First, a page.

Re-Examining Hunting from an Anti-Hunter Point of View


This week, I’ve been busy taking exams and gearing up for next semester, but the most interesting part of my week has been my upcoming debate for one of my wildlife classes. My professors picked some controversial topics facing the world of wildlife management and assigned us to teams to debate them. The topic I get assigned to? Hunting: essential to wildlife management and conservation or an outdated blood sport? My classmates would be in for a very informative debate had I been assigned to the pro team, but sadly I have had to form an argument against something that I hold very dear to my heart.

I know. I know. They’re trying to expand our horizons and make us look at things from a different perspective, but you know what? It’s getting close to finals. I don’t have the time or energy to completely upheave my entire moral philosophy. However, the responsible side of my brain kicked in and forced me to research the topic a little further. I know it’s beneficial and wise to educate yourself about the opinions of the other side. Failing to do so is evident in the hatred being spewed right now about the Presidential election, but let’s just say I did it begrudgingly.

The first study I stumbled upon came from The Journal of Wildlife Management and was entitled “Is Hunting an Effective Tool to Control Overabundant Deer? A Test Using an Experimental Approach.” I found this to be an interesting experiment, and it wasn’t laden with anti-hunting bias which was a definite plus. I am by no means a certified wildlife biologist who can explain the results in great detail, but I’ll try my best.

The researchers took Anticosti Island, Canada and divided the land into different sections. In each section, they determined control zones that would receive normal hunting pressure and others that would have increased pressure. Their goal was to harvest 50% of the herd the first year and 30% each remaining year to determine forest regeneration rates and whether or not the populations would extirpate from those areas. Although they succeeded in reaching their harvest goals, deer density didn’t decrease. Instead, it varied stochastically.  If you’re interested, you can read the whole paper here. This paper took an objective approach to a question many of us just assume we know the answer to, and I enjoyed reexamining my argument from that point of view.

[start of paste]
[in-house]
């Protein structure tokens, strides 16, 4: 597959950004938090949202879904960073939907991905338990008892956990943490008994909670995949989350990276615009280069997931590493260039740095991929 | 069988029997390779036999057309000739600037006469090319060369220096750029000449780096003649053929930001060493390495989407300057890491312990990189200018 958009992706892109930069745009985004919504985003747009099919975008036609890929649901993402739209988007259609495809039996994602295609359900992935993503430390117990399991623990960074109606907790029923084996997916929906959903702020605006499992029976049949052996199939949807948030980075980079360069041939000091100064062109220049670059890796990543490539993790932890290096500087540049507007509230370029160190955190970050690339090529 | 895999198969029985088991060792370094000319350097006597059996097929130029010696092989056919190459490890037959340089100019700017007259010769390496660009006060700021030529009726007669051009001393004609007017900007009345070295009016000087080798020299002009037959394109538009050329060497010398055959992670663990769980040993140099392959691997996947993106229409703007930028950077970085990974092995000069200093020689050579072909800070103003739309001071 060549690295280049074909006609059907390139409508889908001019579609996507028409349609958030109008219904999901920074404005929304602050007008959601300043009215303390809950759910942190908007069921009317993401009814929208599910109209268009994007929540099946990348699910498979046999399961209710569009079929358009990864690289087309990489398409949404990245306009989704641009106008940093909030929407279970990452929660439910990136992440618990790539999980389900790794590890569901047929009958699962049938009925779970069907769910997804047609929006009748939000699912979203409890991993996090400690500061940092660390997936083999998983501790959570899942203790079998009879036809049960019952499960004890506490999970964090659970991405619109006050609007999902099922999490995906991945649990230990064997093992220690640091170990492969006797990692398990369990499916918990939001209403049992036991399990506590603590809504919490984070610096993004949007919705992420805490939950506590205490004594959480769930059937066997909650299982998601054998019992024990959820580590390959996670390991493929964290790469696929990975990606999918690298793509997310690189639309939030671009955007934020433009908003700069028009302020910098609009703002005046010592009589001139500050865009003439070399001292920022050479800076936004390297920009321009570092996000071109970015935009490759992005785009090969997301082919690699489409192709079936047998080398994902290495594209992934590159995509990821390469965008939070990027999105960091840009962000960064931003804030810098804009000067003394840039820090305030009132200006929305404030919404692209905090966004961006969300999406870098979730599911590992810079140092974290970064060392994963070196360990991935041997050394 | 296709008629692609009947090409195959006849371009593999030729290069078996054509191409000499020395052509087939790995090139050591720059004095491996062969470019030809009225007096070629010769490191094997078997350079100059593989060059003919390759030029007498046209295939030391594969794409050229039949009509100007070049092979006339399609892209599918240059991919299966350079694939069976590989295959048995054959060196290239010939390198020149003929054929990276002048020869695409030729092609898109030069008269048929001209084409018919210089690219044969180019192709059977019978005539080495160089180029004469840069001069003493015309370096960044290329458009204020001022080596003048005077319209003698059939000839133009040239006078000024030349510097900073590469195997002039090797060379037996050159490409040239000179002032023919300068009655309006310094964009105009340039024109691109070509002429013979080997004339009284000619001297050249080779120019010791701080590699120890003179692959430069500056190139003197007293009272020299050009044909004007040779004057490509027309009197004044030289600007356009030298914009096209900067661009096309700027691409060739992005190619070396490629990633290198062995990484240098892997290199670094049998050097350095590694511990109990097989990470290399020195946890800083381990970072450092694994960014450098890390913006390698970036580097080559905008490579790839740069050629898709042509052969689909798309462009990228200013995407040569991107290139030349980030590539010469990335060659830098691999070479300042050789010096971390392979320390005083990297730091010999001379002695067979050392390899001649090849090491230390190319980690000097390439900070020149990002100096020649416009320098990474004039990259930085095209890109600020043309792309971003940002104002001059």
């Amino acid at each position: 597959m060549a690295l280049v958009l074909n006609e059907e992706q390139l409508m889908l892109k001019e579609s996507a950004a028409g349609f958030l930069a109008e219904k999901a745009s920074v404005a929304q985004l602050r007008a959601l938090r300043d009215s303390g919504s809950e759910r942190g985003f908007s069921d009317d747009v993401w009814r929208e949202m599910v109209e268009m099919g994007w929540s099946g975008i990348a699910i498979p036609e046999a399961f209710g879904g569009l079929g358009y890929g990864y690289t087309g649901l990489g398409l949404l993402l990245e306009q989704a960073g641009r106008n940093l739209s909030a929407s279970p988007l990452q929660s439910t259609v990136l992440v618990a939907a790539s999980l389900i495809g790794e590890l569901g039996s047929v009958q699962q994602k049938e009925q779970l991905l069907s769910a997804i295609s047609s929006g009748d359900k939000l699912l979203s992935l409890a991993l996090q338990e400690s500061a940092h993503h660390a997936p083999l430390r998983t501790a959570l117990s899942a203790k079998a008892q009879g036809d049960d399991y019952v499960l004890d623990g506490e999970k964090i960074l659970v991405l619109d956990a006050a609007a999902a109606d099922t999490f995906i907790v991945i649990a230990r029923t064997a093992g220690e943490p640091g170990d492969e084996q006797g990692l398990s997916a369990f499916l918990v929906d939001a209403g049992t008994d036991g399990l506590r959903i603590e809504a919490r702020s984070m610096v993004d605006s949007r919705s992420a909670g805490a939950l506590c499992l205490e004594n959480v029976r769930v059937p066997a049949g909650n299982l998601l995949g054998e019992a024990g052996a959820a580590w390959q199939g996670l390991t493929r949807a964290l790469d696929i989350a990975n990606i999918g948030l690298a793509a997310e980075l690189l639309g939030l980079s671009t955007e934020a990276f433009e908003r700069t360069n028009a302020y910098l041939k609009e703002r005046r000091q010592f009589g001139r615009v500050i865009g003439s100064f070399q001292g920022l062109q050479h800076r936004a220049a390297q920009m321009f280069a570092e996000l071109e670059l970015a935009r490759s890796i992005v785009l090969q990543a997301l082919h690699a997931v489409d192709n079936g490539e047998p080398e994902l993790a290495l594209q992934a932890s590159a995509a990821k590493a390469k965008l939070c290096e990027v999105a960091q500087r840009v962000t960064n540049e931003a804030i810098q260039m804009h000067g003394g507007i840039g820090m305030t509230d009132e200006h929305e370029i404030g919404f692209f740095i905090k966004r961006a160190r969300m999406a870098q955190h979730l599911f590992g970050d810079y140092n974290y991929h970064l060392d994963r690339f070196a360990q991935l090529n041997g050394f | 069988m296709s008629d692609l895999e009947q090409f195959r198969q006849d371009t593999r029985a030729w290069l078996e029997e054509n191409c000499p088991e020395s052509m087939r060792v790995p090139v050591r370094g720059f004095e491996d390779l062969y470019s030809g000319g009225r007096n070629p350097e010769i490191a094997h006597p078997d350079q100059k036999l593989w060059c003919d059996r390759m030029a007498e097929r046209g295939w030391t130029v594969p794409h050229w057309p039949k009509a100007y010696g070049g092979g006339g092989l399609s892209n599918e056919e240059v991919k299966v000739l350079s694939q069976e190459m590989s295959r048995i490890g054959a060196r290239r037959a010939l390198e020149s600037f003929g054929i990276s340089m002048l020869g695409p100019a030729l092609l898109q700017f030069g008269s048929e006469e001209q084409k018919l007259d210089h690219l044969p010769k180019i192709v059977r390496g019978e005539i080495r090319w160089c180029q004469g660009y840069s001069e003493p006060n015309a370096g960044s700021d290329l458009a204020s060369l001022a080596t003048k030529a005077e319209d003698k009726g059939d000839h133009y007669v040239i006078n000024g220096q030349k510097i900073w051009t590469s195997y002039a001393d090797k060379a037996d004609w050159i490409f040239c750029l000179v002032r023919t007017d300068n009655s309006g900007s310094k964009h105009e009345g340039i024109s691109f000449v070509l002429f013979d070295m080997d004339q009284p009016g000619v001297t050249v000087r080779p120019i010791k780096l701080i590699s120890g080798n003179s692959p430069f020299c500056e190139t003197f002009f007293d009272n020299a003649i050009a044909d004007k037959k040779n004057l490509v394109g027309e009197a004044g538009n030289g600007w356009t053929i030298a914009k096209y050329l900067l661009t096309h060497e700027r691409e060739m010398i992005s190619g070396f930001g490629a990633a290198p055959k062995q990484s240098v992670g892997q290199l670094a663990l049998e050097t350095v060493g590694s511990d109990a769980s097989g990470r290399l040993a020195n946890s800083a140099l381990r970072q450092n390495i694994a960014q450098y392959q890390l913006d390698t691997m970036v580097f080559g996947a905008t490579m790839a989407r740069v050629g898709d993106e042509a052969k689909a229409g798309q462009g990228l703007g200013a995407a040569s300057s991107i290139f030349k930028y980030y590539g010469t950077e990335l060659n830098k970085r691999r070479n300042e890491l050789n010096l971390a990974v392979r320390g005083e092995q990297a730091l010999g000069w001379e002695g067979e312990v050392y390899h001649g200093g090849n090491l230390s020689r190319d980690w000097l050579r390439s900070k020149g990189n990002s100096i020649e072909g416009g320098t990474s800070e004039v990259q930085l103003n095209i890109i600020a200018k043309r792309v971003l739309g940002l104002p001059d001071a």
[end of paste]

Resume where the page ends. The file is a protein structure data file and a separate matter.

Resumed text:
The next articles I read really just appeared to strengthen my preconceived point of view. Especially when it comes to Intensive Deer Management. I expected that, which means my argument for the debate is going to be flaky. Nevertheless, my outlook on hunting from a conservation and wildlife management perspective has been forever changed. Exposing myself to a new way of thinking and the evidence for that train of thought has helped me to find answers for questions I didn’t even realize I had. It allowed me to look at hunting from a different point of view, and even though I will never truly believe that hunting is an outdated blood sport, maybe thinking like someone who does will provide me with a better platform to educate the ignorant on the benefits hunting provides individuals, families, and society as a whole.

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